Katrin talks about the action research in social housing estates in Vienna, Austria.
Katrin Kremmel did her master in social anthropology in Vienna and is a researcher for the IRKS. She is heavily involved in the action research at the different sites in Vienna, Austria. There, she is researching conflicts in the intercultural neighborhoods of social housing estates as well as looking into a women’s café. In this interview, she speaks primarily on her personal experience in the women’s café and what it means to be part of project ALTERNATIVE.
What are you learning from the action research in the women’s café?
K: The women have a lot to offer to us. I understand the women’s café to be a social platform where the attending women get the possibility to talk through crucial matters of their daily lives. At first sight, these Monday mornings look like a bunch of women having breakfast together, trying to practice German in the meantime.
Yet this breakfast table is a meeting point for women facing more than just language problems – to name but a few: struggles with the bureaucracy of the Austrian welfare state, having to look after small children with few resources at hand, the loss of loved ones, isolation in single apartments, the fear of growing older and of the bodily difficulties that come with it… All of these are problems that affect their personal feeling of security and safety, if you think about it.
So, while having breakfast together, the women sometimes discover that their difficulty is the solution to another woman’s problem. Sharing child-care for example, turns into a possibility of chasing away loneliness on the one side and lack of resources on the other. Networks are knit between diverse people.
Thus we can learn from the women’s café how social platforms might turn into the frame in which people develop their own social security solutions, as they manage to turn the diversity amongst them into a resource.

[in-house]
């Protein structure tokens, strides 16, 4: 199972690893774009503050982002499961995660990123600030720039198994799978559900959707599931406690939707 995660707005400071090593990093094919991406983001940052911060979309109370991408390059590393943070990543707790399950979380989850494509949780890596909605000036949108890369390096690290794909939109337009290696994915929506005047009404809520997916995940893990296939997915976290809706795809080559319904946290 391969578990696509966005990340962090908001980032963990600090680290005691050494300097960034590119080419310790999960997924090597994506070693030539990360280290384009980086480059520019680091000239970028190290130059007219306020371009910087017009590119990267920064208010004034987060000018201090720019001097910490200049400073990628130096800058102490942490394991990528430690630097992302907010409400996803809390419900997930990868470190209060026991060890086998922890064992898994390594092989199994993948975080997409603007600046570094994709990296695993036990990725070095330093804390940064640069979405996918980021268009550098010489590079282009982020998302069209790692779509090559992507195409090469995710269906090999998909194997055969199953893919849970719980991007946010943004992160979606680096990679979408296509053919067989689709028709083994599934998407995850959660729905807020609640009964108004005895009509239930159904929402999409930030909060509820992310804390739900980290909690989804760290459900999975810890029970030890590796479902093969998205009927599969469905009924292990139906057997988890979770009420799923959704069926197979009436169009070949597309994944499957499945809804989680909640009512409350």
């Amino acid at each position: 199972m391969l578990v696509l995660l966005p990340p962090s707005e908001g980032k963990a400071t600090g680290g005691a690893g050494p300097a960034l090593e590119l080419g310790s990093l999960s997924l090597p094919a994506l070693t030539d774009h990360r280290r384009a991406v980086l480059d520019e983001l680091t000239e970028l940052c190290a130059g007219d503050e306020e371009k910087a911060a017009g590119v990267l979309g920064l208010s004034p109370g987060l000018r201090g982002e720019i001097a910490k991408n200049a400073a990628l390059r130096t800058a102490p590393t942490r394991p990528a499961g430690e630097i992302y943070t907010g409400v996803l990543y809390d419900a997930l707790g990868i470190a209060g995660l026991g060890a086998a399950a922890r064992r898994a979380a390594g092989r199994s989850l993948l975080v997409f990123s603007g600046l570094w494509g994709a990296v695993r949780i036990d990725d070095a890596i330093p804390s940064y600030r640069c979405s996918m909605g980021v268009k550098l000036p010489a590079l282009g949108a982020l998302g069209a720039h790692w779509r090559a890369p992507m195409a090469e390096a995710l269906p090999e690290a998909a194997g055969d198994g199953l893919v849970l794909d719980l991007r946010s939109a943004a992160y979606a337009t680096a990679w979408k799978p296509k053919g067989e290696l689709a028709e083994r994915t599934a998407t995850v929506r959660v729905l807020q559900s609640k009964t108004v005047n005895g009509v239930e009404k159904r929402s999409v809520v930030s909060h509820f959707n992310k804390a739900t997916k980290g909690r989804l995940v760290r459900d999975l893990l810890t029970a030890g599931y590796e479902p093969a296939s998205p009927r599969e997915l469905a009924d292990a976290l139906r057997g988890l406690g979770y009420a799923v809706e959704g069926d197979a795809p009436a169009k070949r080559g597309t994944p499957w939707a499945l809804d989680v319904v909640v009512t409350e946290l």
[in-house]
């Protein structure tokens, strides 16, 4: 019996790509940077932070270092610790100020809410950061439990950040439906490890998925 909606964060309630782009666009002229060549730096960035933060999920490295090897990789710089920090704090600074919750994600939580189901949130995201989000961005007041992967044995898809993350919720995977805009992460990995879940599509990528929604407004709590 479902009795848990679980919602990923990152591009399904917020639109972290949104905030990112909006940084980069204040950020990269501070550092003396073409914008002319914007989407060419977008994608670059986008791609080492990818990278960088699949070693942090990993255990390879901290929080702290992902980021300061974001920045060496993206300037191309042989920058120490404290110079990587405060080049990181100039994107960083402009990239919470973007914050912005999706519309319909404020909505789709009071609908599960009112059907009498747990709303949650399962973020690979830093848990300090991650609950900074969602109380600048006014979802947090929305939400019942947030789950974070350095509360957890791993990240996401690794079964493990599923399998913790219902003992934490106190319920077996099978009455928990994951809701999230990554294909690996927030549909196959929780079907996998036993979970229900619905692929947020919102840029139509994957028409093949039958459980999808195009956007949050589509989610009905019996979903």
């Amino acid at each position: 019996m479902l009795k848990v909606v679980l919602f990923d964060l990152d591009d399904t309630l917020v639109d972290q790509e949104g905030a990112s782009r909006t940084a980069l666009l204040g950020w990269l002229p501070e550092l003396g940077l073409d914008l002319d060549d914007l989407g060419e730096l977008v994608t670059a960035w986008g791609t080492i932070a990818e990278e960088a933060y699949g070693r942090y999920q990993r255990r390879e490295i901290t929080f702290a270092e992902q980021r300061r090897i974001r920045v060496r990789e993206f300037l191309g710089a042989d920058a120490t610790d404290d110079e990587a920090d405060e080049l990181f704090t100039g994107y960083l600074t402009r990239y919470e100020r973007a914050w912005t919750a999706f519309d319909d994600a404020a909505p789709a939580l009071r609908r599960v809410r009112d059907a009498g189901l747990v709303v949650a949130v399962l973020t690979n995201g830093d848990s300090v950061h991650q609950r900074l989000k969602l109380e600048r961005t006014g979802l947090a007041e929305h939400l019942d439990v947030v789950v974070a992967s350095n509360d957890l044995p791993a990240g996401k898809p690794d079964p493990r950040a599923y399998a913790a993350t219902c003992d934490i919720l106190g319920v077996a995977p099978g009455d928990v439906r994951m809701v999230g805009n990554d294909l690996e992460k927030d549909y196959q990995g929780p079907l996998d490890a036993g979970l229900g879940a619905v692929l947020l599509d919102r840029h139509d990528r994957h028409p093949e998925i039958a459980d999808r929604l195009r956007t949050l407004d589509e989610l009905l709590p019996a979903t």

What is the most difficult aspect of the action research in the women’s café?
K: I would say that the most difficult aspect of our action research is the intervention part of it. Next to simply observing and describing the things that are already happening in the women’s café, we are supposed to offer some sort of training in restorative practice skills so they may handle the conflicts within their own group in a restorative way. There are several factors that complicate this endeavor. The issues we are dealing with are very sensitive ones, since the conflicts that are bothering them at the moment are evolving between fundamentalist and liberal Muslim women. Therefore we need to be very careful, which means that we constantly need to check how we can best assist them in this on-going learning-by-doing-process. This requires a lot of flexibility from us.
On a more general level, our intervention poses a particular challenge, since it is about applying restorative practices in intercultural settings. ‘Our’ intercultural setting here in Vienna, the Gemeindebau (social housing estates, red.), is strongly shaped by migration flows. The phenomenon of migration brings a plurality of languages with it. Very often, the participants in our workshops do not master the mother tongue of the others. This absence of a shared common language and the divergence of language skills introduce specific differences concerning the power to express oneself. Given that restorative practices are very much about expressing oneself verbally, these power differences need to be dealt with. Translation of some sort thus becomes necessary. We have to see, how having to take the time to translate will affect restorative processes.
Why is the action research such an important part of project alternative?
K: To me, action research is the methodology we chose to go about this project, because it’s principles are in line with some of the central ideas behind ALTERNATIVE. Instead of turning migrants, Roma, people of other ethnic groups or religious beliefs into objects of security discourses, we think about the people we do our research with as subjects. And we do not only think ABOUT them, but WITH them. As I understand it, action research requires us to engage directly with people’s realities and needs, action research allows for the dialogical processes necessary for collective knowledge production (as a knowledge produced collectively for the people/the collective who produced it).